THE NATURE OF WITCHES by Joan Sanders
Kirkus Star

THE NATURE OF WITCHES

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KIRKUS REVIEW

The author of The Marquis and La Petite is an accomplished writer, and except for some soft spots in the plot, this new novel, which is modern, is a very pleasant entertainment, and one of the few in which a woman makes a male narrator sound convincing. He is Gil Barham who has come to Uppsala, Sweden, to do research and forget his wife Lynne who is divorcing him. Gil's new friends, Quatro- an Italian, and Polly- an American girl, jointly propound the theory that Lynne, a physicist, is also the type of woman known throughout history as a ""witch""--i.e. a shaper of life and people to her will. This theory is not credibly proved out by the story although an attempt is made; Lynne's influence is supposed to break up Gil's affair with a Swedish woman and later shadow his marriage to Polly. Still it is an attractive book, relaxed, funny, oblique, and full of gaiety and sensory realities.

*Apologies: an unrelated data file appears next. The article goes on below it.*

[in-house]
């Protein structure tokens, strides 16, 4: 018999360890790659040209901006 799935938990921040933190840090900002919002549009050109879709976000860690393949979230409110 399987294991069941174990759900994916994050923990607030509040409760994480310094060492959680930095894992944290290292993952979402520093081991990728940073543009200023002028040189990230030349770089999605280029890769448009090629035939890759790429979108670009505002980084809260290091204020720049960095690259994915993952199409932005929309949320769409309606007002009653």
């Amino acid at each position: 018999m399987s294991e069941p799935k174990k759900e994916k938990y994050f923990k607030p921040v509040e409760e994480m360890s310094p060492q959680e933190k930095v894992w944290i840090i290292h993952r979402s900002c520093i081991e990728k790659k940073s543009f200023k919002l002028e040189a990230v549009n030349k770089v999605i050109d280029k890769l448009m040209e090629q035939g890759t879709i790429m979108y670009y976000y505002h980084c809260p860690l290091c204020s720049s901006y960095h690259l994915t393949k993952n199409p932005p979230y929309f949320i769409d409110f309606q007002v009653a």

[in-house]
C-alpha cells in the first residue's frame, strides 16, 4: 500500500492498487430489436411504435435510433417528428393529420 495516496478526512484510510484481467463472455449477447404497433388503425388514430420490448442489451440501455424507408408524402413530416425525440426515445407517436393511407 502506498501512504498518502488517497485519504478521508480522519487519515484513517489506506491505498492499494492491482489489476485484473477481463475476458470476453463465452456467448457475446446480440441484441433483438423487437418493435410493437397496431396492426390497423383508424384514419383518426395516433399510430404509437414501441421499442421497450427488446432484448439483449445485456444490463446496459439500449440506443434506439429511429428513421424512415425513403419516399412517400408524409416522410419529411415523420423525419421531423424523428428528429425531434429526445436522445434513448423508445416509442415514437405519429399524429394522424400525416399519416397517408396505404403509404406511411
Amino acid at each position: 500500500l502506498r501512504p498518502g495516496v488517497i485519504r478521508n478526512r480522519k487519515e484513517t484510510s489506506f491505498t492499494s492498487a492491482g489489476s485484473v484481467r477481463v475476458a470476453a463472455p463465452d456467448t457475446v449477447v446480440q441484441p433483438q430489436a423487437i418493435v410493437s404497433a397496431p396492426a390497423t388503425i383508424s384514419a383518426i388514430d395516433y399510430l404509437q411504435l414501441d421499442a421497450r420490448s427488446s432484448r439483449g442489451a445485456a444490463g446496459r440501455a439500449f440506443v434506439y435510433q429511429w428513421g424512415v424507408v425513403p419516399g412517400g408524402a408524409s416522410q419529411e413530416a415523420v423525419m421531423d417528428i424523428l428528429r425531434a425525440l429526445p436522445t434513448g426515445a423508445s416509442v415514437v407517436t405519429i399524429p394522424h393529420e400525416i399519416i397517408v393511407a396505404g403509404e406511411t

Pub Date: Feb. 12th, 1963
Publisher: Houghton Mifflin